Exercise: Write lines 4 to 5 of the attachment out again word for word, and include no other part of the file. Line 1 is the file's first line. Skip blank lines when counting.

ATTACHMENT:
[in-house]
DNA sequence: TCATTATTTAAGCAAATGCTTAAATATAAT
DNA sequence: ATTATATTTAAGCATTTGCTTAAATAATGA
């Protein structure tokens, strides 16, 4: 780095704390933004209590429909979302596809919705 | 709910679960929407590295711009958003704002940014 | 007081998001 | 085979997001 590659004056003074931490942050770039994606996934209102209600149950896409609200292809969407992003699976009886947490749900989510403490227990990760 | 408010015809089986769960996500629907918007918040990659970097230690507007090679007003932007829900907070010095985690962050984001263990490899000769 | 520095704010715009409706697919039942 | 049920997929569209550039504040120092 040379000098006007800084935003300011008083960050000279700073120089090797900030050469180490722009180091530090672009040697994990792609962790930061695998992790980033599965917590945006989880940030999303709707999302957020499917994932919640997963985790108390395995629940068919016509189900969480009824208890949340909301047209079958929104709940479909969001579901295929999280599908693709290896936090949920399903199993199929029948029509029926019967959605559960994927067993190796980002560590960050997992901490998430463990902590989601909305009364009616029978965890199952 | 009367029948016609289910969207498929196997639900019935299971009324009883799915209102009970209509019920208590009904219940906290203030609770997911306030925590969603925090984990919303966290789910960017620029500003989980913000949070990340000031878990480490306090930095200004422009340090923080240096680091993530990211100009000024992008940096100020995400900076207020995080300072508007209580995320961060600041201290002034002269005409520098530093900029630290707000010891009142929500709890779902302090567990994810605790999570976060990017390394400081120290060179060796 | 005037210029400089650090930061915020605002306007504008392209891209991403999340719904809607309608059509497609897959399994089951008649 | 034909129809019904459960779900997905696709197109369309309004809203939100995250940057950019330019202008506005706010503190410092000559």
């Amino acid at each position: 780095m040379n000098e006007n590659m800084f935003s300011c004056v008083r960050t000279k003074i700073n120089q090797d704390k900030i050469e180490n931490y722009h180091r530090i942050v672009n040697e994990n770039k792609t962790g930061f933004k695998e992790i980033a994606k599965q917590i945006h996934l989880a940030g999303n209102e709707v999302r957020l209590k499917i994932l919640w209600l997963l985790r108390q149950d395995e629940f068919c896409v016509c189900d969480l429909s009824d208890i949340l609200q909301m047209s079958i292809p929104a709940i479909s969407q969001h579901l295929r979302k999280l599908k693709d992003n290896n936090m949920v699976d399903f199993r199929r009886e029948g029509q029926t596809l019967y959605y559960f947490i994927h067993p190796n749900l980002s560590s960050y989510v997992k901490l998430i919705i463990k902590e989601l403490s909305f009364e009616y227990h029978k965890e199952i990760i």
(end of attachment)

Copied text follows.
């Protein structure tokens, strides 16, 4: 780095704390933004209590429909979302596809919705 | 709910679960929407590295711009958003704002940014 | 007081998001 | 085979997001 590659004056003074931490942050770039994606996934209102209600149950896409609200292809969407992003699976009886947490749900989510403490227990990760 | 408010015809089986769960996500629907918007918040990659970097230690507007090679007003932007829900907070010095985690962050984001263990490899000769 | 520095704010715009409706697919039942 | 049920997929569209550039504040120092 040379000098006007800084935003300011008083960050000279700073120089090797900030050469180490722009180091530090672009040697994990792609962790930061695998992790980033599965917590945006989880940030999303709707999302957020499917994932919640997963985790108390395995629940068919016509189900969480009824208890949340909301047209079958929104709940479909969001579901295929999280599908693709290896936090949920399903199993199929029948029509029926019967959605559960994927067993190796980002560590960050997992901490998430463990902590989601909305009364009616029978965890199952 | 009367029948016609289910969207498929196997639900019935299971009324009883799915209102009970209509019920208590009904219940906290203030609770997911306030925590969603925090984990919303966290789910960017620029500003989980913000949070990340000031878990480490306090930095200004422009340090923080240096680091993530990211100009000024992008940096100020995400900076207020995080300072508007209580995320961060600041201290002034002269005409520098530093900029630290707000010891009142929500709890779902302090567990994810605790999570976060990017390394400081120290060179060796 | 005037210029400089650090930061915020605002306007504008392209891209991403999340719904809607309608059509497609897959399994089951008649 | 034909129809019904459960779900997905696709197109369309309004809203939100995250940057950019330019202008506005706010503190410092000559």
């Amino acid at each position: 780095m040379n000098e006007n590659m800084f935003s300011c004056v008083r960050t000279k003074i700073n120089q090797d704390k900030i050469e180490n931490y722009h180091r530090i942050v672009n040697e994990n770039k792609t962790g930061f933004k695998e992790i980033a994606k599965q917590i945006h996934l989880a940030g999303n209102e709707v999302r957020l209590k499917i994932l919640w209600l997963l985790r108390q149950d395995e629940f068919c896409v016509c189900d969480l429909s009824d208890i949340l609200q909301m047209s079958i292809p929104a709940i479909s969407q969001h579901l295929r979302k999280l599908k693709d992003n290896n936090m949920v699976d399903f199993r199929r009886e029948g029509q029926t596809l019967y959605y559960f947490i994927h067993p190796n749900l980002s560590s960050y989510v997992k901490l998430i919705i463990k902590e989601l403490s909305f009364e009616y227990h029978k965890e199952i990760i």